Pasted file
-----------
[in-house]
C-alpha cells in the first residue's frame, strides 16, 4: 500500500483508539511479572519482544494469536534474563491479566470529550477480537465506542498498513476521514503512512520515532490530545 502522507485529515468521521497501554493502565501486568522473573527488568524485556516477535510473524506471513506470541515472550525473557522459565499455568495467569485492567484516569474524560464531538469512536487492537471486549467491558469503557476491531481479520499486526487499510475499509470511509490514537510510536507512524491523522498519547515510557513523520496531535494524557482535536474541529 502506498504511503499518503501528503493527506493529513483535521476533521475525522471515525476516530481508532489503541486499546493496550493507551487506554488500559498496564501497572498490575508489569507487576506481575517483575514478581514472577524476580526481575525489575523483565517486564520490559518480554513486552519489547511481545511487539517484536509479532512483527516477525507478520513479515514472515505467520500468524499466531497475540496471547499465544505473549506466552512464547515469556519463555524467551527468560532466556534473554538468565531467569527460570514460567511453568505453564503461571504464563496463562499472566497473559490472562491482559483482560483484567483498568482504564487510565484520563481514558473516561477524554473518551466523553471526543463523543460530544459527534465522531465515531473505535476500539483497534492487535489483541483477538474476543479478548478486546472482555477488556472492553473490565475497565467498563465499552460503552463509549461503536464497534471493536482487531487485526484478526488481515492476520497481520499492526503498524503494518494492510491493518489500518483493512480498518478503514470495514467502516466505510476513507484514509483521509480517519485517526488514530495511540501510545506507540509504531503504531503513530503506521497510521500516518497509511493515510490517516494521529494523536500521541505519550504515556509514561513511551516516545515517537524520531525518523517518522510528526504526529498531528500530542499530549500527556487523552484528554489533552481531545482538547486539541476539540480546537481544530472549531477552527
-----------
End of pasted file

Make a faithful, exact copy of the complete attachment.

[in-house]
C-alpha cells in the first residue's frame, strides 16, 4: 500500500483508539511479572519482544494469536534474563491479566470529550477480537465506542498498513476521514503512512520515532490530545 502522507485529515468521521497501554493502565501486568522473573527488568524485556516477535510473524506471513506470541515472550525473557522459565499455568495467569485492567484516569474524560464531538469512536487492537471486549467491558469503557476491531481479520499486526487499510475499509470511509490514537510510536507512524491523522498519547515510557513523520496531535494524557482535536474541529 502506498504511503499518503501528503493527506493529513483535521476533521475525522471515525476516530481508532489503541486499546493496550493507551487506554488500559498496564501497572498490575508489569507487576506481575517483575514478581514472577524476580526481575525489575523483565517486564520490559518480554513486552519489547511481545511487539517484536509479532512483527516477525507478520513479515514472515505467520500468524499466531497475540496471547499465544505473549506466552512464547515469556519463555524467551527468560532466556534473554538468565531467569527460570514460567511453568505453564503461571504464563496463562499472566497473559490472562491482559483482560483484567483498568482504564487510565484520563481514558473516561477524554473518551466523553471526543463523543460530544459527534465522531465515531473505535476500539483497534492487535489483541483477538474476543479478548478486546472482555477488556472492553473490565475497565467498563465499552460503552463509549461503536464497534471493536482487531487485526484478526488481515492476520497481520499492526503498524503494518494492510491493518489500518483493512480498518478503514470495514467502516466505510476513507484514509483521509480517519485517526488514530495511540501510545506507540509504531503504531503513530503506521497510521500516518497509511493515510490517516494521529494523536500521541505519550504515556509514561513511551516516545515517537524520531525518523517518522510528526504526529498531528500530542499530549500527556487523552484528554489533552481531545482538547486539541476539540480546537481544530472549531477552527